It appears the energy ministry is in the doldrums. They have no clue it seems how to speed up gas exploration.
The gains in sea boundary has become meaningless with deep sea exploration at a standstill. In fact no exploration is ongoing, and the new bidding round is yet to be finalised.
In the onshore, The "BAPEX OR NOT" dilemma has not been resolved. BAPEX lovers it appears are prevailing, and onshore exploration is progressing at a snail`s pace.
If gas exploration is not strengthened, and no gas is found, then dependence on LNG will grow thus deepening the energy security crisis in the country.
It appears the Government is comfortable in the belief that supply of gas can be ensured with LNG. The question is at what price.
Can the Bangladeshi industries afford such expensive gas? Maybe, the low energy consuming industries can bear the shock, but what about the energy intensive industries? Can industries such as steel rerolling, cement, and ceramic survive?
Are we going to see the decline and eventual death of energy intensive industries in Bangladesh?
There are other energy sector issues that needed attention during 2015. Some of these are -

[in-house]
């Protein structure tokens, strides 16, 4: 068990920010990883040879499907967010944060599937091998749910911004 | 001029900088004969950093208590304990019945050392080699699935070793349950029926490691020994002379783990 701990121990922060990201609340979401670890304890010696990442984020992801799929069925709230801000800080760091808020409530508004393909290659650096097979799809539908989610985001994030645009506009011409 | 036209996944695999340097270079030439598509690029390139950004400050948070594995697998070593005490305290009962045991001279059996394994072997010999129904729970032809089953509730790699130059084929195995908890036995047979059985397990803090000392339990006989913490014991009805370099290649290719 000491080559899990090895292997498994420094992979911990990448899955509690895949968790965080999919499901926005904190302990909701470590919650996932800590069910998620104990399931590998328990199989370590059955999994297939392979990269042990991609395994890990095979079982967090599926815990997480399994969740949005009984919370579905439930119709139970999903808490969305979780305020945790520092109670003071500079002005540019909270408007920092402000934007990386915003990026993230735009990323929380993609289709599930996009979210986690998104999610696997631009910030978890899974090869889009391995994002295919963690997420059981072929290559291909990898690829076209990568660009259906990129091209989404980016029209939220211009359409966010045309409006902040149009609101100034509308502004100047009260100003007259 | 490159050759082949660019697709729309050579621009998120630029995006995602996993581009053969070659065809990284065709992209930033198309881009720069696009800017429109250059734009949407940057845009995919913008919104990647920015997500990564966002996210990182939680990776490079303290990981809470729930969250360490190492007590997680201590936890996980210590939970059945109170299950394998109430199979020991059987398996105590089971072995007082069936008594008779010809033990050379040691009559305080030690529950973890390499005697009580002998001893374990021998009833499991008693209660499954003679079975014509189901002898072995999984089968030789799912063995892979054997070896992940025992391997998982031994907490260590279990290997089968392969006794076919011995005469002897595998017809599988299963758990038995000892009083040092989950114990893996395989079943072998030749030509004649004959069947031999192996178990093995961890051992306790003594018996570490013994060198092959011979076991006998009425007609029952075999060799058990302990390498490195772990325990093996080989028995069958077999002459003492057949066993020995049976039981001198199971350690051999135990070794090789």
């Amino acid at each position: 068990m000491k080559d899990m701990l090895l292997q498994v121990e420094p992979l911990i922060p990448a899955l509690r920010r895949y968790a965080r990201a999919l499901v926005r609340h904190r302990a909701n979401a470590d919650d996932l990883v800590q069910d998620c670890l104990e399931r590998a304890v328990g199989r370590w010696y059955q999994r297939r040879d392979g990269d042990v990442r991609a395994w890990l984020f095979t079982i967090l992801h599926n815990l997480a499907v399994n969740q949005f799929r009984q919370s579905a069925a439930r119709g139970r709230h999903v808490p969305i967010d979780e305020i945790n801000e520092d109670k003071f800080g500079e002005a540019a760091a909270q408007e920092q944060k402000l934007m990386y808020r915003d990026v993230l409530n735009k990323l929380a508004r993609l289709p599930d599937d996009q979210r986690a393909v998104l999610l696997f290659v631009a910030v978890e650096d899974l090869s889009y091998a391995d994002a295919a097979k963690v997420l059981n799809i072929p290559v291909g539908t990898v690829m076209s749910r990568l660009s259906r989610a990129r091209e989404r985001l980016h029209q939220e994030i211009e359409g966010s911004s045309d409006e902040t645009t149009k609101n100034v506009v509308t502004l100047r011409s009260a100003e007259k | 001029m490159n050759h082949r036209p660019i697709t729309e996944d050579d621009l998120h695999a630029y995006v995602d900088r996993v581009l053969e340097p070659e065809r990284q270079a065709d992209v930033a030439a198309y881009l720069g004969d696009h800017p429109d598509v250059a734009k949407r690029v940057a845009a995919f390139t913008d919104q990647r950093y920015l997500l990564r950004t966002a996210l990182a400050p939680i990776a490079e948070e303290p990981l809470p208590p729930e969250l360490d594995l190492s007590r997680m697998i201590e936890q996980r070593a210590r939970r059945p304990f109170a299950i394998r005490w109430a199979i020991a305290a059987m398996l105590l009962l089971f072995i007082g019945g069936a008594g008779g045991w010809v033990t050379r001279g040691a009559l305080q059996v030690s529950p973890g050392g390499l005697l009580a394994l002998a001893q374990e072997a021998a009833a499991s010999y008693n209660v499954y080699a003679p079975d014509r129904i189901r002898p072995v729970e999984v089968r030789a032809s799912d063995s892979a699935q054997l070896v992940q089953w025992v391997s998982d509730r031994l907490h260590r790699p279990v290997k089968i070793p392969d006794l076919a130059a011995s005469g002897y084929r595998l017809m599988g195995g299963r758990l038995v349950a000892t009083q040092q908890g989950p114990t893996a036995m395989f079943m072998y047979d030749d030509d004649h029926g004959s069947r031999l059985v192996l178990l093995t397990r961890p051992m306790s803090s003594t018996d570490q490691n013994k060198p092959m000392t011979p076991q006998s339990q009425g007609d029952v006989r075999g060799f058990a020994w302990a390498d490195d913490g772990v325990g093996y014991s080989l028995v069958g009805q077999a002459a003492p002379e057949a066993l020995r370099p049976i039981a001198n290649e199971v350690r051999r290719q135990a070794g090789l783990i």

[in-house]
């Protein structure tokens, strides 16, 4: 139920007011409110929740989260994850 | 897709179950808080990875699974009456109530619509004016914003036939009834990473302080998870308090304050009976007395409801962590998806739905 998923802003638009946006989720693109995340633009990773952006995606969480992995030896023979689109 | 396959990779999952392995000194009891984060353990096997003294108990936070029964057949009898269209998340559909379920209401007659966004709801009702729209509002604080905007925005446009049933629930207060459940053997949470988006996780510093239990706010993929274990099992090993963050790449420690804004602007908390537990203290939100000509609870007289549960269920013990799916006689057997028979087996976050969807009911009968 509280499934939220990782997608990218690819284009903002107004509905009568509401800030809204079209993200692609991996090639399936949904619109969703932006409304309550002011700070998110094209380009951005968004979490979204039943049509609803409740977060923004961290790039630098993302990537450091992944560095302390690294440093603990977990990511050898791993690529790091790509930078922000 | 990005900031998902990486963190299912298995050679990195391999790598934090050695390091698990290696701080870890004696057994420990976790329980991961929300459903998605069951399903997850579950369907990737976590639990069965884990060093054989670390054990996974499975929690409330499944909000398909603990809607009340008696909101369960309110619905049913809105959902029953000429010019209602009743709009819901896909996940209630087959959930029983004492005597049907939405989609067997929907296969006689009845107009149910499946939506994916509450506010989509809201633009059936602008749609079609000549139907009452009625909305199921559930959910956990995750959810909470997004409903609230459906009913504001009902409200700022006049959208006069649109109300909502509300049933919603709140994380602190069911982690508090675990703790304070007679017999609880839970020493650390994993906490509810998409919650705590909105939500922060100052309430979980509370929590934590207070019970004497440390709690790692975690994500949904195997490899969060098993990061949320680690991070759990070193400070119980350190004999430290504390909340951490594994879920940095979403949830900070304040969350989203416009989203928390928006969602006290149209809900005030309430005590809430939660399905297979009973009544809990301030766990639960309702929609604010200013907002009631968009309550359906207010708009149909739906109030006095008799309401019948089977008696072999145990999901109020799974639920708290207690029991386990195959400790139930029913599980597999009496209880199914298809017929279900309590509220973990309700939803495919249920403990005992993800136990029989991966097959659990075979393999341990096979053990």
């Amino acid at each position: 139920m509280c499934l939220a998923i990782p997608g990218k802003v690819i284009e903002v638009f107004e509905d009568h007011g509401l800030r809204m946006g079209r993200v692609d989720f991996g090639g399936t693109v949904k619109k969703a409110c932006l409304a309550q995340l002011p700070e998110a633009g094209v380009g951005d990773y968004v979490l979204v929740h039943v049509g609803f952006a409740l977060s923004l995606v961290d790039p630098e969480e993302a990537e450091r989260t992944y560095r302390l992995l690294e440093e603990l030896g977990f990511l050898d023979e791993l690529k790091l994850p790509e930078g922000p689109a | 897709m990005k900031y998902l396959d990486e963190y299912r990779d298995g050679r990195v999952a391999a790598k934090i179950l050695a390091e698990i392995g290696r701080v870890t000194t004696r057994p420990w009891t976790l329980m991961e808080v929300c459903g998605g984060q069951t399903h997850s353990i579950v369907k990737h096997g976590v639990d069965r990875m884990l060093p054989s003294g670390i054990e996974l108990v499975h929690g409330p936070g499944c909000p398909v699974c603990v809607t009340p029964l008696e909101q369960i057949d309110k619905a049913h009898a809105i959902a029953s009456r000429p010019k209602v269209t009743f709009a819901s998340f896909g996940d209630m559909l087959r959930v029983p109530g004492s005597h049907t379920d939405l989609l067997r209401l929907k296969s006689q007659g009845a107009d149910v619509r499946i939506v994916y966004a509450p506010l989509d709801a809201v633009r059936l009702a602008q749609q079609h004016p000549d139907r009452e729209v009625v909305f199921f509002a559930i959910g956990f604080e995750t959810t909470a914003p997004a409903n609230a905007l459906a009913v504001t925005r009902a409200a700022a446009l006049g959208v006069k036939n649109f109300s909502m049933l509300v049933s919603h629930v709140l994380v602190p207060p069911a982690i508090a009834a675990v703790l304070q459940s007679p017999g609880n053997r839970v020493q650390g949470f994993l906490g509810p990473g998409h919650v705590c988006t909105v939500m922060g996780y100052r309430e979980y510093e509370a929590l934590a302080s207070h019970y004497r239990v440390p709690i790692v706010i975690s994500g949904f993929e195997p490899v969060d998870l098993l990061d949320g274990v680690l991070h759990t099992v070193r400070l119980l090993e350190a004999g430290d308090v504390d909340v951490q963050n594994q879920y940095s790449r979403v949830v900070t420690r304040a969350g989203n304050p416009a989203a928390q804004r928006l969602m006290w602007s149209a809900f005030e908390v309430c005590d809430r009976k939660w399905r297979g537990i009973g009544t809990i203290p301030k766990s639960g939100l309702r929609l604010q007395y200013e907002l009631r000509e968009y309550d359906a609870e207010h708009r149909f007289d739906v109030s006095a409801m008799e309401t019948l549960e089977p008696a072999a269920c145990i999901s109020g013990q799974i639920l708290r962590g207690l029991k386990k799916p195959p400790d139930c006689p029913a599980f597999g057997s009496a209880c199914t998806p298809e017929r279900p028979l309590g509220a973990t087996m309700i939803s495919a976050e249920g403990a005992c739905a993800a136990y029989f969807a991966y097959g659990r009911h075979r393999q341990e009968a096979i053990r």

1. Rationalize price of oil products
2. Formulate a gas extraction policy
3. Integrated pricing policy for all fuels
International oil prices have been going down for more than a year. Yet the Government has stuck to a price that corresponds to an oil price of around $90-100 per barrel.
Lately the price has become the lowest since 2003. Such drastic fall in oil prices must be reflected at the consumer level otherwise price distortions can lead to undue consequences.
The fundamental question that arises is how long will administered prices prevail in Bangladesh. India has in the last six months deregulated the last two oil products, i.e., kerosene and diesel.
Allowing diesel prices to correspond to international market prices will bring great benefit to the government because providing subsidy to such a large market was indeed a challenging task. In fact, oil prices have gone down to such a low level that even the old subsidized price recorded a fall when it was allowed to correspond to the international oil price.
If the policy makers of the Government of Bangladesh think they will be able to continue with the administered price system they will be making a mistake because the cyclical nature of the price of oil implies that price increase is inevitable.